Coronavirus: What I learnt in Oxford’s vaccine trial
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The Oxford vaccine is one of the trials closest to approval for public use, thanks to the team's prior work on Mers (Credit: Dr Sean Elias)
The Covid-19 vaccine developed by Oxford University has shown tantalising results so far. Richard Fisher describes what it’s like to be one of the volunteers in the clinical trials.

I’m sitting in a hospital reception, and my breath is fogging my glasses. Minutes ago, I had been running through humid streets, late for my appointment. As doctors and nurses stroll past on their way to work, I’m aware that I don’t look particularly well.

The last time I was at St George’s Hospital in Tooting, south London, it was for the birth of my daughter. It feels very different today. I can smell the bleach used to clean the floors through my face mask, and the adjacent seat is taped off, warning nobody to sit down next to me.

Two hospital staff-members in scrubs and masks approach, one of them holding a sign that reads “vaccine trial” like a taxi driver waiting at an airport arrivals gate.

The sign is for me. I follow them in a slow procession, two metres behind, as the pair share gossip from the wards.

I’m at St George’s for an initial screening as a volunteer in the Oxford University trial to test the ChAdOx1 nCoV-19 vaccine. In the coming weeks, I will learn what it is like to be a participant in one of the world’s most promising efforts to tackle to the coronavirus pandemic. Of all the vaccine trials ongoing around the world, the Oxford effort is ahead of most of the pack.

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A few weeks later, on 20 July, the researchers would announce extremely promising initial results, based on the first 1,077 people, suggesting that the vaccine is both safe and triggers an immune response. “There is still much work to be done…but these early results hold promise," Sarah Gilbert of the University of Oxford said in a statement. The next step involves expanding the trial at a higher dose to thousands more people, volunteering at sites across the UK, as well as Brazil and South Africa. This phase of the clinical trials, to test efficacy on a much bigger scale, is what I have signed up for.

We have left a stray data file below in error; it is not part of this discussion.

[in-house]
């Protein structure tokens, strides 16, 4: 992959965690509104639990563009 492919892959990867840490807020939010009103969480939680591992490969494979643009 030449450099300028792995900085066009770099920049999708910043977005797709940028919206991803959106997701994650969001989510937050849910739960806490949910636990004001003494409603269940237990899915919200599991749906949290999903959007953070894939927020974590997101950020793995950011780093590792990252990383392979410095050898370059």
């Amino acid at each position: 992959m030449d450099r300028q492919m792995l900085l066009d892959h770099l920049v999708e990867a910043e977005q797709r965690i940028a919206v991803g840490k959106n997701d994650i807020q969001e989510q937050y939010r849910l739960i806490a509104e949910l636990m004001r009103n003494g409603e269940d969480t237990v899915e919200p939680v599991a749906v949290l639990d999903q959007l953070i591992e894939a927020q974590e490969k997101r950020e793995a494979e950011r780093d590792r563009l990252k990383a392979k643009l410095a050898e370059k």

My journey here started one late night in late May, when I stumbled on a tweet from an Oxford University philosopher about a vaccine study that I was aware had been moving fast. He’d volunteered. So, as my wife slept next to me, I also filled out the form on the group’s website, and forgot about it.

A few weeks later, I am in a neurology ward repurposed for the Oxford trial, watching one of the lead scientists, Matthew Snape, on a large projector screen explaining what to expect as a volunteer in their trial – what we can and can’t do, how the science behind the vaccine works, and what side-effects to watch out for.  

A scientist at the Oxford Vaccine Group's facility at the Churchill Hospital in Oxford (Credit: Steve Parsons/PA Wire)

A scientist at the Oxford Vaccine Group's facility at the Churchill Hospital in Oxford (Credit: Steve Parsons/PA Wire)

There will be 10,000 of us, Snape explains, and we will be randomly sorted into two groups. One group will receive a vaccine that won’t offer any protection against the coronavirus and the other half will get the test vaccine – ChAdOx1 nCoV-19.

This vaccine is built upon a weakened version of a common cold virus that typically infects chimpanzees. It’s a technique that the group had already been developing before the pandemic, to tackle Middle East respiratory syndrome (Mers) and Ebola. And it’s why they were able to move so fast in response to Covid-19. In the early months of 2020, when the world was stumbling towards the grim realisation that this pandemic wasn’t going away, the Oxford group was scrambling to refocus their work on the crisis.